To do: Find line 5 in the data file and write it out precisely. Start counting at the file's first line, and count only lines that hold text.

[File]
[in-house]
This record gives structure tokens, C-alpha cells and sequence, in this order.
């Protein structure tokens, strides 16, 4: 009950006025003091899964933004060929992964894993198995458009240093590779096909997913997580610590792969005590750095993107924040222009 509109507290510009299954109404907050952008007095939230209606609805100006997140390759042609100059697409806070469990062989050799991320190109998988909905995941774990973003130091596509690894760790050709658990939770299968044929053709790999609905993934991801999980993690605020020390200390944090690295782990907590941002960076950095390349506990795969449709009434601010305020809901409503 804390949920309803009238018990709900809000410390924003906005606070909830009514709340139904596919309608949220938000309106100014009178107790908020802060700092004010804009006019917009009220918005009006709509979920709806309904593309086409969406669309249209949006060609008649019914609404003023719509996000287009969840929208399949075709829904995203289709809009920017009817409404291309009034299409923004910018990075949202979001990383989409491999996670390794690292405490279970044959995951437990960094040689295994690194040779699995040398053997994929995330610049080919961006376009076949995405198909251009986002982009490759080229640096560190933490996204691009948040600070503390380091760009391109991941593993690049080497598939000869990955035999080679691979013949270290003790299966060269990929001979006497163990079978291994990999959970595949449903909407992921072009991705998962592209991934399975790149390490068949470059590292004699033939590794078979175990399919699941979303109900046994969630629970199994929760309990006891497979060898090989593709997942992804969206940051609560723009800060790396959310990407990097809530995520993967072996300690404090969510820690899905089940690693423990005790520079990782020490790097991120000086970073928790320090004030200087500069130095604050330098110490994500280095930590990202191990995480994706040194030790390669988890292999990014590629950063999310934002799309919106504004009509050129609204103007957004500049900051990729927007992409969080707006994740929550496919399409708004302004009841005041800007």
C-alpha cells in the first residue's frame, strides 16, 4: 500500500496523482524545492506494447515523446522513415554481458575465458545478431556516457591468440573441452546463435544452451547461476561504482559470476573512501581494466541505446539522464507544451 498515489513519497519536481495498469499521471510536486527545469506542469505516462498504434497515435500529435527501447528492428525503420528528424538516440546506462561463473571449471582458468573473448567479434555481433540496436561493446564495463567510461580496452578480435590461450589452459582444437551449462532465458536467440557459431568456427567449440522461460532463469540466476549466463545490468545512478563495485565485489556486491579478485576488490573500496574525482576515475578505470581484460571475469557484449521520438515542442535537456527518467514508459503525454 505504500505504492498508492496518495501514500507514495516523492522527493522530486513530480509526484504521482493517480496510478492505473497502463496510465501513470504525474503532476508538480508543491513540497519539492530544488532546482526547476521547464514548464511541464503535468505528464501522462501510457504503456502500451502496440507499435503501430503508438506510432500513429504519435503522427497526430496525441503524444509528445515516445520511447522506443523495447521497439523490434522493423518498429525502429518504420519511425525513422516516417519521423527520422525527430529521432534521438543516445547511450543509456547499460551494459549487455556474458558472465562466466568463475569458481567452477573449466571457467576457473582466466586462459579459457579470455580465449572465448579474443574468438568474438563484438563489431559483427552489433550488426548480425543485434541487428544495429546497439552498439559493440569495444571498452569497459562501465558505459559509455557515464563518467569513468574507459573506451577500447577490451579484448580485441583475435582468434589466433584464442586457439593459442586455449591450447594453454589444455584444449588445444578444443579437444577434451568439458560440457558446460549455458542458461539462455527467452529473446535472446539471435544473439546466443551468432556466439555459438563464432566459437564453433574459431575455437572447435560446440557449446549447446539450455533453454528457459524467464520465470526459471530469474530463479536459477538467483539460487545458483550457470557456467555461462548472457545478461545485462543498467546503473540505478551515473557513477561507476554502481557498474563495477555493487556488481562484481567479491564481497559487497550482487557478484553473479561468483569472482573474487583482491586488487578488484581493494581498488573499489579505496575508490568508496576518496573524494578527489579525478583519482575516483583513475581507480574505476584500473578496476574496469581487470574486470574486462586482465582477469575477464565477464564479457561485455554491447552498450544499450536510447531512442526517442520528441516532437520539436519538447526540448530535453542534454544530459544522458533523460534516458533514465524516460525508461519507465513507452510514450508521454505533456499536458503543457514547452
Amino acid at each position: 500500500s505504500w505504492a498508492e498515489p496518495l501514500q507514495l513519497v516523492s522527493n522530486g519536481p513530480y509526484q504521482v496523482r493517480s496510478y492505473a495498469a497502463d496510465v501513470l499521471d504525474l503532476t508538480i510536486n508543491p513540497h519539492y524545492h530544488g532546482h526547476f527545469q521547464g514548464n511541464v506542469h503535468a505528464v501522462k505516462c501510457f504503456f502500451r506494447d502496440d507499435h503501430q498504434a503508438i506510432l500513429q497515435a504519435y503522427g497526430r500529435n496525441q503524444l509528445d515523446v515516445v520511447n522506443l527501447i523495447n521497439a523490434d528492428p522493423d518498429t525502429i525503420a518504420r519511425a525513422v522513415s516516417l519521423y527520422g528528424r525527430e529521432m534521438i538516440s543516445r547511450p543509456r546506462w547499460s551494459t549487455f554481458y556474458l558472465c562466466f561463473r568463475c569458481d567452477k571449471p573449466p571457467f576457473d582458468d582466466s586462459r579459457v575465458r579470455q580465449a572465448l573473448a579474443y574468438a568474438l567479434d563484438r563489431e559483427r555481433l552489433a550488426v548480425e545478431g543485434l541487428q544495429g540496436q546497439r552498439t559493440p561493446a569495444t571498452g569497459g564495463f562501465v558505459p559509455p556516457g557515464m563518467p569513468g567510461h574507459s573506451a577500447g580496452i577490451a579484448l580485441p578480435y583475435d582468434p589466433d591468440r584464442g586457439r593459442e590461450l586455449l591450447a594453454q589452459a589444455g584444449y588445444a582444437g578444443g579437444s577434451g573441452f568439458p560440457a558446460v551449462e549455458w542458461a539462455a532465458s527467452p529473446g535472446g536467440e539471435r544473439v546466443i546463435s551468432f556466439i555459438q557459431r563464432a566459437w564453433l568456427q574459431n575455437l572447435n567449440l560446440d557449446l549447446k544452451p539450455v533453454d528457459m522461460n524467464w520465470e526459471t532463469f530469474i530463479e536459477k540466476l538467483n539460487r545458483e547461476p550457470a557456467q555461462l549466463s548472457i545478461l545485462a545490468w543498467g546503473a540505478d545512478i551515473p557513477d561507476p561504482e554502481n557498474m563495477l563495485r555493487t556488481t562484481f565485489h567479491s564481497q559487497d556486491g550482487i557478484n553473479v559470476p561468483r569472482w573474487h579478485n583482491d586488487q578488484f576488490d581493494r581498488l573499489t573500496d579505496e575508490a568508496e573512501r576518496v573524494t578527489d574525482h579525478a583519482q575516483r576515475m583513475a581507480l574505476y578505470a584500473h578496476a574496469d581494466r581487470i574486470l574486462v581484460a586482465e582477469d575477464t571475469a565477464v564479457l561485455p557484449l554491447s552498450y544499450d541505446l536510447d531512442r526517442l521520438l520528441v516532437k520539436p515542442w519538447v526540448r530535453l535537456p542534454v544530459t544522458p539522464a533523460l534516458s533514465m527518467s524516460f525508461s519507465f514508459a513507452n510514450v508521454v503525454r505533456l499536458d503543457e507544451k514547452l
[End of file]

Amino acid at each position: 500500500s505504500w505504492a498508492e498515489p496518495l501514500q507514495l513519497v516523492s522527493n522530486g519536481p513530480y509526484q504521482v496523482r493517480s496510478y492505473a495498469a497502463d496510465v501513470l499521471d504525474l503532476t508538480i510536486n508543491p513540497h519539492y524545492h530544488g532546482h526547476f527545469q521547464g514548464n511541464v506542469h503535468a505528464v501522462k505516462c501510457f504503456f502500451r506494447d502496440d507499435h503501430q498504434a503508438i506510432l500513429q497515435a504519435y503522427g497526430r500529435n496525441q503524444l509528445d515523446v515516445v520511447n522506443l527501447i523495447n521497439a523490434d528492428p522493423d518498429t525502429i525503420a518504420r519511425a525513422v522513415s516516417l519521423y527520422g528528424r525527430e529521432m534521438i538516440s543516445r547511450p543509456r546506462w547499460s551494459t549487455f554481458y556474458l558472465c562466466f561463473r568463475c569458481d567452477k571449471p573449466p571457467f576457473d582458468d582466466s586462459r579459457v575465458r579470455q580465449a572465448l573473448a579474443y574468438a568474438l567479434d563484438r563489431e559483427r555481433l552489433a550488426v548480425e545478431g543485434l541487428q544495429g540496436q546497439r552498439t559493440p561493446a569495444t571498452g569497459g564495463f562501465v558505459p559509455p556516457g557515464m563518467p569513468g567510461h574507459s573506451a577500447g580496452i577490451a579484448l580485441p578480435y583475435d582468434p589466433d591468440r584464442g586457439r593459442e590461450l586455449l591450447a594453454q589452459a589444455g584444449y588445444a582444437g578444443g579437444s577434451g573441452f568439458p560440457a558446460v551449462e549455458w542458461a539462455a532465458s527467452p529473446g535472446g536467440e539471435r544473439v546466443i546463435s551468432f556466439i555459438q557459431r563464432a566459437w564453433l568456427q574459431n575455437l572447435n567449440l560446440d557449446l549447446k544452451p539450455v533453454d528457459m522461460n524467464w520465470e526459471t532463469f530469474i530463479e536459477k540466476l538467483n539460487r545458483e547461476p550457470a557456467q555461462l549466463s548472457i545478461l545485462a545490468w543498467g546503473a540505478d545512478i551515473p557513477d561507476p561504482e554502481n557498474m563495477l563495485r555493487t556488481t562484481f565485489h567479491s564481497q559487497d556486491g550482487i557478484n553473479v559470476p561468483r569472482w573474487h579478485n583482491d586488487q578488484f576488490d581493494r581498488l573499489t573500496d579505496e575508490a568508496e573512501r576518496v573524494t578527489d574525482h579525478a583519482q575516483r576515475m583513475a581507480l574505476y578505470a584500473h578496476a574496469d581494466r581487470i574486470l574486462v581484460a586482465e582477469d575477464t571475469a565477464v564479457l561485455p557484449l554491447s552498450y544499450d541505446l536510447d531512442r526517442l521520438l520528441v516532437k520539436p515542442w519538447v526540448r530535453l535537456p542534454v544530459t544522458p539522464a533523460l534516458s533514465m527518467s524516460f525508461s519507465f514508459a513507452n510514450v508521454v503525454r505533456l499536458d503543457e507544451k514547452l